Versiti Blood Research Institute Senior Investigator Richard H. Aster, MD, was part of the team that facilitated the first bone marrow transplant from an unrelated donor.
Matching a donor’s blood type with a recipient’s for red blood cell transfusion is usually quite straightforward. With blood platelet transfusion, however, the matching process can be more complicated because platelets carry HLA antigens that are likely to induce antibodies that impede the effectiveness of subsequent transfusions. In the 1970s, Versiti Blood Research Institute Senior Investigator Richard H. Aster, MD, was awarded a grant from the National Heart, Lung and Blood Institute (NHLBI) to characterize the complexity of platelet antigens and define rules for platelet matching that will improve transfusion effectiveness.
Throughout the late 1970s and 1980s, Dr. Aster and his team compiled a large panel of blood donors whose platelets were typed for the most important platelet antigens (also known as transplantation antigens), with the idea that these persons could be called upon to donate platelets when the need arose. At the same time, Versiti Diagnostic Labs developed the Histocompatibility and Immunogenetics Lab (H and I), which types patients and recipients across the country for organ and bone marrow transplants. “It was important to build up panels of matched donors because the antigen systems are complex, and it was kind of a numbers game to find a match for an individual patient,” Dr. Aster said.
Around this time, Versiti was consulted by Children’s Wisconsin about a child who had a condition called aplastic anemia and needed a bone marrow transplant to survive. Unfortunately, no one in this child’s family was a match—something that happens to more than 50% patients who need a bone marrow transplant. But because the H and I Lab had been typing donors to be called for platelet transfusions and the same sets of antigens are important in marrow transplantation, thousands of typed individuals were available who could be screened to see whether their bone marrow might be a match for this child.
Amazingly, a perfect match was identified, that individual consented to donate bone marrow, and the child was successfully transplanted, Dr. Aster said. This child was the first aplastic anemia patient in the world to be successfully transplanted with bone marrow from an unrelated individual.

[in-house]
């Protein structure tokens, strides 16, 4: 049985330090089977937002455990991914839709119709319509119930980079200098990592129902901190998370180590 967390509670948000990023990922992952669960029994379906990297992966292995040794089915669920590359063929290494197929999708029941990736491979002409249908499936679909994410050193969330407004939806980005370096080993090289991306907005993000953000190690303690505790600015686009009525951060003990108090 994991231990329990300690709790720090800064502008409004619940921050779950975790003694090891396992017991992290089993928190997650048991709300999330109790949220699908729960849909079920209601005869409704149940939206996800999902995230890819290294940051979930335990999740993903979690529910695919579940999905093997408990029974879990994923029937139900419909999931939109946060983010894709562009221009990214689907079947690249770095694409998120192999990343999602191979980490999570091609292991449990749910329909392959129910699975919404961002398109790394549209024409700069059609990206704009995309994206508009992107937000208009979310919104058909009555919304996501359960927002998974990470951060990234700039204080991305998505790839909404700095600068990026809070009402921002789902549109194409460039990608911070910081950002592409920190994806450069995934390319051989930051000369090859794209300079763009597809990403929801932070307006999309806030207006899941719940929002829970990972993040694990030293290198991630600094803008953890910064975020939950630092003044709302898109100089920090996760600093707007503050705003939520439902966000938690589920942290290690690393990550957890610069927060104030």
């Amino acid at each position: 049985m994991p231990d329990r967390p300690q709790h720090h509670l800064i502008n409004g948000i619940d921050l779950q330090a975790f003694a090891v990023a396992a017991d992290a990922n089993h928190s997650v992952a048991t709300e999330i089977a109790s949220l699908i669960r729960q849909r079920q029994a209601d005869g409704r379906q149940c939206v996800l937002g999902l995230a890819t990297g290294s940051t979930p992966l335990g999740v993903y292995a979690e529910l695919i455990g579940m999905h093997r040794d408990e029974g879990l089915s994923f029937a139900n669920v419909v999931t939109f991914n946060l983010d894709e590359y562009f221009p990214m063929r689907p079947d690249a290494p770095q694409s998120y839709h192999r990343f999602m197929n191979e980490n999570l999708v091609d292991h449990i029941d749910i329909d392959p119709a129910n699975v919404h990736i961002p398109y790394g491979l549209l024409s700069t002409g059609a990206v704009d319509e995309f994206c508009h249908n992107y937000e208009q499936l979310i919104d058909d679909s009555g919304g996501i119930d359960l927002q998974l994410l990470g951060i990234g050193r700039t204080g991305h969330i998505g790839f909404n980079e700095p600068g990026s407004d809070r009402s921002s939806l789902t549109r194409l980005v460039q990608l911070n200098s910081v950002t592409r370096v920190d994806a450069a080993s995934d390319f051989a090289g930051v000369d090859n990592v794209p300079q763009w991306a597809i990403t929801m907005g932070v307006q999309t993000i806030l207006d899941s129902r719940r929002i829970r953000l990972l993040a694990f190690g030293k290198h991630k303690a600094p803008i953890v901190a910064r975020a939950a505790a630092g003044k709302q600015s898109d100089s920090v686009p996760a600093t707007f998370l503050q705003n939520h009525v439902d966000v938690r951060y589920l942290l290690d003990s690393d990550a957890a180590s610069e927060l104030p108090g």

Dr. Aster was also involved in establishing the National Marrow Donor Program, now known as Be The Match. The program’s first candidate for a transplant was a child in Seattle battling leukemia. At the time, Versiti had the largest number of typed donors—and one was a match. On the day of the donor’s bone marrow donation procedure, a huge snowstorm hit Milwaukee, closing the airport. But the bone marrow still had to get to Seattle or else the child would die, as he had already been given a lethal dose of chemotherapy to prepare him for the marrow transplant. Fortunately, the father of a woman in Versiti’s public relations department was the Milwaukee County Executive at the time. She called him, he called the airport, and one runway was cleared so that Flight For Life could take the marrow to Minneapolis, from where it shipped to Seattle. The National Marrow Donor Program has continued to thrive since that early beginning and an estimated 9 million donors worldwide are now typed as potential marrow donors.
In recent years, Dr. Aster and other investigators at Versiti Blood Research Institute (BRI) have focused their research on cancer and blood formation, learning more about how blood cells mature. This work could have future implications for someday making artificial blood—though Dr. Aster doesn’t think that will happen in our lifetime. “It’s a frontier that has lots of implications for cancer treatment, however,” he said.
According to the American Cancer Society, patients fighting cancer may need blood transfusions to treat a variety of symptoms, from anemia to side effects of radiation. But the research to find alternate treatments for these patients will take time and money before landmark discoveries are made. “It’s not often that you see a big breakthrough,” he said. “Most research progress is incremental.”
Dr. Aster credits Versiti’s Core Labs, supported by the Blood Research Institute Foundation, as a critical BRI resource. Each lab helps Versiti investigators perform their research in ways that wouldn’t otherwise be possible. “We couldn’t do what we do if we didn’t have this suite of helpful and sophisticated core labs,” he said. “That’s one of the real pluses of having an institution like this—all investigators can share the benefits of these wonderfully sophisticated central facilities.”
Richard H. Aster, MD, is a senior investigator at Versiti Blood Research Institute and a professor in the Departments of Medicine and Pathology at the Medical College of Wisconsin. In 2019, he was awarded the Wallace H. Coulter Award for Lifetime Achievement in Hematology from the American Society of Hematology.